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Atlantic Waves 11aug09: Planetary Assault Systems

Planetary-Assault-SystemsWhen it was announced that Luke Slater was going to release his latest Planetary Assault Systems album on Ostgut Ton, it hardly came as a surprise. After all, he’d already given them an epic ambient cut for their Shut Up and Dance! Updated ballet soundtrack, and he’s been a semi-regular fixture behind the decks at Berghain since late 2006. But even given his previous record for raw techno and acid as Planetary Assault Systems, it does seem as if Temporary Suspension is Luke Slater’s “Berghain album”—a distillation of his adventures at the club, both in the DJ booth and whilst getting sweaty amongst the muscle marys and party animals. Even the introduction of the record draws direct comparisons to the Berghain experience, with the slow fade in to an already driving beat mirroring the walk up the first set of stairs to an already bulging dance floor.

After the maelstrom of murkiness that is the album’s opening gambit, Slater lures the listener into a false sense of calm with ambient noise and a rumbling bass drum, before slowly unleashing the hissing breaks of “Whoodoo.” It was Slater’s synergy of Detroit techno and breakbeats that first marked him out as a producer to watch in the early ’90s, but this time around he’s opted for a much more Teutonic set of influences, matching up vicious industrial cacophony with Flügel-esque whirring synths.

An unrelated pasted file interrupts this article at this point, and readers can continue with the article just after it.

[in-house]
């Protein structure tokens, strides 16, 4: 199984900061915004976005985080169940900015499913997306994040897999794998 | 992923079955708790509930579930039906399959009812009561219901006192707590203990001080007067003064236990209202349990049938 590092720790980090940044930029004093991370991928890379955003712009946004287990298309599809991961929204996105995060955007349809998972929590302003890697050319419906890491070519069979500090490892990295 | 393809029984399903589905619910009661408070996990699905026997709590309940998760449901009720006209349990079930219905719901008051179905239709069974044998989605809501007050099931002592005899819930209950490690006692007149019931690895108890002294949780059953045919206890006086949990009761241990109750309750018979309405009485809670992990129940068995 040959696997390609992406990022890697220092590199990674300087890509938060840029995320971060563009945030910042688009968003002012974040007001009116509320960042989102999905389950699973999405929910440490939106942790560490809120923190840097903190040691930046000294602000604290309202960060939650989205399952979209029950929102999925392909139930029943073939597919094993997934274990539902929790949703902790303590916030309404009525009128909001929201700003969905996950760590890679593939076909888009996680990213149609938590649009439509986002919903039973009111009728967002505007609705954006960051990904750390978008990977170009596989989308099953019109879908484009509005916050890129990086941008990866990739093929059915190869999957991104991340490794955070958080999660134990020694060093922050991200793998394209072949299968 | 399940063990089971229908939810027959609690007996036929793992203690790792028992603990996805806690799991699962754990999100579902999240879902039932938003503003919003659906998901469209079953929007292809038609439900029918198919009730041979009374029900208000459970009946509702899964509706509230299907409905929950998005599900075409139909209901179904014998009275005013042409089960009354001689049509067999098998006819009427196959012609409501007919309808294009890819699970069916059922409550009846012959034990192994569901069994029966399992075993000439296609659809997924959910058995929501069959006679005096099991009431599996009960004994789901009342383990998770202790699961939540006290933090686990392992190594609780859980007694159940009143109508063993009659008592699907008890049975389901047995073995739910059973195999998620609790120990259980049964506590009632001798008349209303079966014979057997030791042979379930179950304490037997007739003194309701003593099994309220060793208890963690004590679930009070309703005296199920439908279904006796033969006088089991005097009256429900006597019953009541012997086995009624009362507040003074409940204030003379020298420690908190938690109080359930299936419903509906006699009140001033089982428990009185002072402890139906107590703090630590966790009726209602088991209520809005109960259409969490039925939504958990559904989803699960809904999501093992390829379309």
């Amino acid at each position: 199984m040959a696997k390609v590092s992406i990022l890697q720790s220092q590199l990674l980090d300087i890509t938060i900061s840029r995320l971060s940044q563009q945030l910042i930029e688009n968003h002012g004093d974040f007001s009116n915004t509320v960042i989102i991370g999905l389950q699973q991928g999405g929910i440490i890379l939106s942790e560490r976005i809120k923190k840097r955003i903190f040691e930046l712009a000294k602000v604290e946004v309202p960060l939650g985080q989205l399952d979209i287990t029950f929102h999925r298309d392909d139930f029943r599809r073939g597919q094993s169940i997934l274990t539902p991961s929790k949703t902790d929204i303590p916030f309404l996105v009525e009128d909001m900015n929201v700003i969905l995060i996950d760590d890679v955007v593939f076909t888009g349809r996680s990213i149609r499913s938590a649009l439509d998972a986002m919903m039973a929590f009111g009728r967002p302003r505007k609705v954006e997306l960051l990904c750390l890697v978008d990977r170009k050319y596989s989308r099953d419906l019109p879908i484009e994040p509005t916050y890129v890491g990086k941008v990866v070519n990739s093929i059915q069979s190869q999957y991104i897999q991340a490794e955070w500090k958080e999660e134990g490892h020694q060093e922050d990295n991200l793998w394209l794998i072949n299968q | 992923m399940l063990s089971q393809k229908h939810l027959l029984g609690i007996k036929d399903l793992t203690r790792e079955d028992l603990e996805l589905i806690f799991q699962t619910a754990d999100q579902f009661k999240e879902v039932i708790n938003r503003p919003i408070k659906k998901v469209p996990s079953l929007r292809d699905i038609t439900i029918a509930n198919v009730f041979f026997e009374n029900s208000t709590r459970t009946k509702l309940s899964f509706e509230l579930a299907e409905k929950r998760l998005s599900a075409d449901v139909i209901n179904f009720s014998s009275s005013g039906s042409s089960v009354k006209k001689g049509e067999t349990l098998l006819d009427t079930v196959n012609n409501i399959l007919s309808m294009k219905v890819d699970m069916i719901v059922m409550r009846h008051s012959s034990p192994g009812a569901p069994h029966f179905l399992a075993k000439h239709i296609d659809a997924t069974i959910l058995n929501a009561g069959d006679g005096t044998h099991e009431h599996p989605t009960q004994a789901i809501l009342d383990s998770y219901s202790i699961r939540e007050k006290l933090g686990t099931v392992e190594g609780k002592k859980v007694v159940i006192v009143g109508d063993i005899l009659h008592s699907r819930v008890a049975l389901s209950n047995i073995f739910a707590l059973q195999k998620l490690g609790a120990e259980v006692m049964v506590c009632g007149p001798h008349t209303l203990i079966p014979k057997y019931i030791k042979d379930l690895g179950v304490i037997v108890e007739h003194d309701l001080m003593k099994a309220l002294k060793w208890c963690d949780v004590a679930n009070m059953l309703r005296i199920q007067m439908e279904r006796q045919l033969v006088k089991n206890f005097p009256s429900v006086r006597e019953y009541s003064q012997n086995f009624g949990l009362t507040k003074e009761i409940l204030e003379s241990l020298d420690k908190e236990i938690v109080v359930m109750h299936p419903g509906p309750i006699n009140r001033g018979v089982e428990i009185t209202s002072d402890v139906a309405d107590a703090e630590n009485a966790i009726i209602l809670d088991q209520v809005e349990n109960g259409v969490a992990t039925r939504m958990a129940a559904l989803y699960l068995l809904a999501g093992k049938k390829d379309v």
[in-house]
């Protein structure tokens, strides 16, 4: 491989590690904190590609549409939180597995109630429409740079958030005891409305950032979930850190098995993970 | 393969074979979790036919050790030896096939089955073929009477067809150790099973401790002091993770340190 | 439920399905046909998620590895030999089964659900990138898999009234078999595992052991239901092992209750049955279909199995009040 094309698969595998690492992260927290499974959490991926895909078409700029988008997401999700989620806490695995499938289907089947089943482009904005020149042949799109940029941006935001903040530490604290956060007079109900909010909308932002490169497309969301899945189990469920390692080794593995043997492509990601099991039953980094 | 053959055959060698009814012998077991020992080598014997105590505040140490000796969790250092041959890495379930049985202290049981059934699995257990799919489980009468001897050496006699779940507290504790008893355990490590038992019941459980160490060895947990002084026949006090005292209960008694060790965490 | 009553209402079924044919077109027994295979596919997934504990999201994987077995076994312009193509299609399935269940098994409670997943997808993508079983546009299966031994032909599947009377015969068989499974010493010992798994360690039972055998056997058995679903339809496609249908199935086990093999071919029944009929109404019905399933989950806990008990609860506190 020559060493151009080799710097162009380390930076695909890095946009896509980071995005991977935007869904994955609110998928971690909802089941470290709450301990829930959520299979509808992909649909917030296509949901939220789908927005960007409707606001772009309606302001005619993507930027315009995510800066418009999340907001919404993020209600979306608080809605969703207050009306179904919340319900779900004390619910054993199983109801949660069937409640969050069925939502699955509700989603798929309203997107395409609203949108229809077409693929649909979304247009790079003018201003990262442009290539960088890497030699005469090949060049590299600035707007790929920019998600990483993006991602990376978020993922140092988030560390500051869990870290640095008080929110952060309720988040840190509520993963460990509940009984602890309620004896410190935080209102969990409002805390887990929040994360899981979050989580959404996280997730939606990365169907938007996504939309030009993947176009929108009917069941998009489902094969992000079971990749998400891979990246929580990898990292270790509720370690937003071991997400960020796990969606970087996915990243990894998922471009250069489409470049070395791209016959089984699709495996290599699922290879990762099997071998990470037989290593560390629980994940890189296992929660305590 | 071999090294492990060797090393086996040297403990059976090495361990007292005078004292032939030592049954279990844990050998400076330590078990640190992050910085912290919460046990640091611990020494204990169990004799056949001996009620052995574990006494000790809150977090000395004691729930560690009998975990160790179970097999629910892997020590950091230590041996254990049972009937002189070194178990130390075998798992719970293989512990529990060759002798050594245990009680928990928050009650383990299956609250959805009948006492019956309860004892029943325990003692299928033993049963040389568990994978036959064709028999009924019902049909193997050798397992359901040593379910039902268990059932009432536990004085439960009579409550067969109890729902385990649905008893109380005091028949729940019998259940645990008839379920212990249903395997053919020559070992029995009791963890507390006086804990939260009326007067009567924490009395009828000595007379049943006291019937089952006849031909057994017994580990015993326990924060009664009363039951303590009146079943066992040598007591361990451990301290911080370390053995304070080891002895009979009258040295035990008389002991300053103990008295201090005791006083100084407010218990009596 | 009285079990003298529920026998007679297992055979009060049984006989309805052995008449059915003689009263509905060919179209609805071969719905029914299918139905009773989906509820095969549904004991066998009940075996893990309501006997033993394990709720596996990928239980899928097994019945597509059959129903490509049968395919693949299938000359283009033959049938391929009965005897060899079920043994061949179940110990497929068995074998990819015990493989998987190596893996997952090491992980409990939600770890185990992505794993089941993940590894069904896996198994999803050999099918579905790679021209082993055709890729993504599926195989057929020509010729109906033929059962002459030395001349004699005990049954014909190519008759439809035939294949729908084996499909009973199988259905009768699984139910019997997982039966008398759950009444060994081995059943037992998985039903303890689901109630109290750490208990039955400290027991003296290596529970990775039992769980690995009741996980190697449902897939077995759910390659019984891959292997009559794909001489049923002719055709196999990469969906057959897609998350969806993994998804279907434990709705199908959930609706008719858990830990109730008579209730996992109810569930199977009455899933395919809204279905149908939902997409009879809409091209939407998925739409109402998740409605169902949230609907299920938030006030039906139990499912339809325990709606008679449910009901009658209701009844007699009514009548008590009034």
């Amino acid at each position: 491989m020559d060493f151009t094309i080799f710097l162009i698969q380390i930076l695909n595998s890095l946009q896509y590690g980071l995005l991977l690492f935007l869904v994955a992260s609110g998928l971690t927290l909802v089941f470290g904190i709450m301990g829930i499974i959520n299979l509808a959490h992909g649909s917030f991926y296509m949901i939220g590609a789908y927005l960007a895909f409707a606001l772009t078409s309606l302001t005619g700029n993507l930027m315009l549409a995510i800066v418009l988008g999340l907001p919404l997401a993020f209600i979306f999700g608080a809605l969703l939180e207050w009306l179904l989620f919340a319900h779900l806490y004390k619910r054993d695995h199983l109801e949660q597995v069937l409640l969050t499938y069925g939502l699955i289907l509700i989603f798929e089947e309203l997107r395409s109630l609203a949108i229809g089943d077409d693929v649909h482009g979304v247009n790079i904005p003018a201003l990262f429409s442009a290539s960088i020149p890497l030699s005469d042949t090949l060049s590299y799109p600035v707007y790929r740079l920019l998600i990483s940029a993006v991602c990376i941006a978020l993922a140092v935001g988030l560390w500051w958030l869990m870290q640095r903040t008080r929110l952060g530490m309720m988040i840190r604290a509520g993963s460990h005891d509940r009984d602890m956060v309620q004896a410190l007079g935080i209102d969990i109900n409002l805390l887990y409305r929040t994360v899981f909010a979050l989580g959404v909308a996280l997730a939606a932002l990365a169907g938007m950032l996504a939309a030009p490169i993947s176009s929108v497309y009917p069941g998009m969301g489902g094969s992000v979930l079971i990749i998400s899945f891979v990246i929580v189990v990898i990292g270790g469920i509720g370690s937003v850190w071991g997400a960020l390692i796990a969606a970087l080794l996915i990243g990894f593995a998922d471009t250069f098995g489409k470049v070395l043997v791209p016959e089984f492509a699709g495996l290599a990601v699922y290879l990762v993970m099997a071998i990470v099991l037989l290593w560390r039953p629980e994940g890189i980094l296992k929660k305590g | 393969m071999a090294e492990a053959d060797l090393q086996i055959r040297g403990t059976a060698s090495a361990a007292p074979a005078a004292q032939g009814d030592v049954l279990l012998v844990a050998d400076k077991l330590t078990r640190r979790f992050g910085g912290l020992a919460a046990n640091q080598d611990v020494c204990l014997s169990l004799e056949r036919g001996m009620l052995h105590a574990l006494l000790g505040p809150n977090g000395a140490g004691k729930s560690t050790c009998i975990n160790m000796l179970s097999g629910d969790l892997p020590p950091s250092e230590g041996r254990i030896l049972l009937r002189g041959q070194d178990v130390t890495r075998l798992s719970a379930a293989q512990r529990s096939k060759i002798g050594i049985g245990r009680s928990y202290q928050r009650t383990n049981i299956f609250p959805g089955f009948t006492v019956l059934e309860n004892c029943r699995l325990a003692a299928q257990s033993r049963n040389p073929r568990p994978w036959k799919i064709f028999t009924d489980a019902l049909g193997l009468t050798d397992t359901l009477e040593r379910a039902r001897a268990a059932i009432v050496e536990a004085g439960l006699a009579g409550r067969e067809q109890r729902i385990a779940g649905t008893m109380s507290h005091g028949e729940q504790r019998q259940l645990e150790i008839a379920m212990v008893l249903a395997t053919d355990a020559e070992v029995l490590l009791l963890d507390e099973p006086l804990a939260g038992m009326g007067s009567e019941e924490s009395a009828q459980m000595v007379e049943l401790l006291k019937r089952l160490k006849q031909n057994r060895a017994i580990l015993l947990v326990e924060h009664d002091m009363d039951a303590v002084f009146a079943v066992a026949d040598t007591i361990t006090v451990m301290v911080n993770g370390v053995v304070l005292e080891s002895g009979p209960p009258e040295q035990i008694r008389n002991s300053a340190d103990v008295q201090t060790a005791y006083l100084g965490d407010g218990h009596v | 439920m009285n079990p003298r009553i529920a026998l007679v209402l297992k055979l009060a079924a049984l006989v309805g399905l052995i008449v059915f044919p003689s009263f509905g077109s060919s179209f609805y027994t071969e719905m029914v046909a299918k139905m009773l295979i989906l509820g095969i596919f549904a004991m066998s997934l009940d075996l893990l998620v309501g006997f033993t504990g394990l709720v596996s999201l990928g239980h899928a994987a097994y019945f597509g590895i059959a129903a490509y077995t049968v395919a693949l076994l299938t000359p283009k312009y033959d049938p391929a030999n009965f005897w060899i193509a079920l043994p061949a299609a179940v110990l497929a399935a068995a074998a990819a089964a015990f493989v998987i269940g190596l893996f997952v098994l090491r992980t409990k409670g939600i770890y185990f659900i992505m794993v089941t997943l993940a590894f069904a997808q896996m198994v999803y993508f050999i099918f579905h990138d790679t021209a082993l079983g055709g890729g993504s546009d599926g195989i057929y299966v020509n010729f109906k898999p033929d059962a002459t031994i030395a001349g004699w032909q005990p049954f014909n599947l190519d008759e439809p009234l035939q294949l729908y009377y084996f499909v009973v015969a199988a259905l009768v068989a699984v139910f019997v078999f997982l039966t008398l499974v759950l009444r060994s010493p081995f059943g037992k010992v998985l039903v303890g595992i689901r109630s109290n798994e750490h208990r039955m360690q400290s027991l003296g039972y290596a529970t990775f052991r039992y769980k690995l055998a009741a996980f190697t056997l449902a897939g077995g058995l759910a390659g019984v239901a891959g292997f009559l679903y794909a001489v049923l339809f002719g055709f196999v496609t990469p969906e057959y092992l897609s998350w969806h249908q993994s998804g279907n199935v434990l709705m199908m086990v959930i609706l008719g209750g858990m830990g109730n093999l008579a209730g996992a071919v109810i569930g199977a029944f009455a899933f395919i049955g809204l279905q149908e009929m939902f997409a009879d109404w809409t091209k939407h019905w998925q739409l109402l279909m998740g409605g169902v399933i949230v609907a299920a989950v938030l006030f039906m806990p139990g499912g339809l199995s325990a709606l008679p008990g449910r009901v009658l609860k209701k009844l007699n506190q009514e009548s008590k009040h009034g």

Things really kick off with the full-bodied bassline of “Om the Def,” a gruff but bouncy roller which is sure to demolish techno audiences across the globe later this year, but some of the album’s most interesting moments come with some of Slater’s more unorthodox experiments. “Hold It” sees the producer combine the Planetary Assault Systems sound palette with a jacking Chi-house template a la Paul Johnson, whilst the face melting bass onslaught of “Attack of the Mutant Camels” has a futuristic grimey feel that should slot right in next to more punishing dubstep and techno workouts. The only relief from Slater’s tenebrous beats comes in the form of penultimate track “Gateway to Minia,” and even that reeks of atmospheric eeriness with its tense triplets and twitching micro-percussion. This definitely isn’t a record for the more faint-hearted techno fans out there, but that’s just one of the reasons that it should be embraced in the current landscape of lighter textures and sounds, especially when it comes to the full-length format.

That said, Temporary Suspension isn’t without its faults: album centrepiece “Enter Action” feels relatively stale with its pedestrian gallop and stereotypical buzzes, and the sequencing could’ve done with a little bit of tightening—especially with album closer “Sticker Men”—which almost seems like an afterthought as its relentlessly charging rhythm appears out of nowhere. However, both of these complaints seem incredibly minor when you think of how this record will be consumed. Techno DJs will get use out of most of these tracks in both peak time and after hours situations, while fans of harder four-to-the-floor sounds will inevitably lap up an entire album of Slater’s hypnotic and engaging austerity. Sit back, press play and get ready to enter the dark side. (Richard Carnes, Resident Advisor)

80 Atlantic Waves 11aug09

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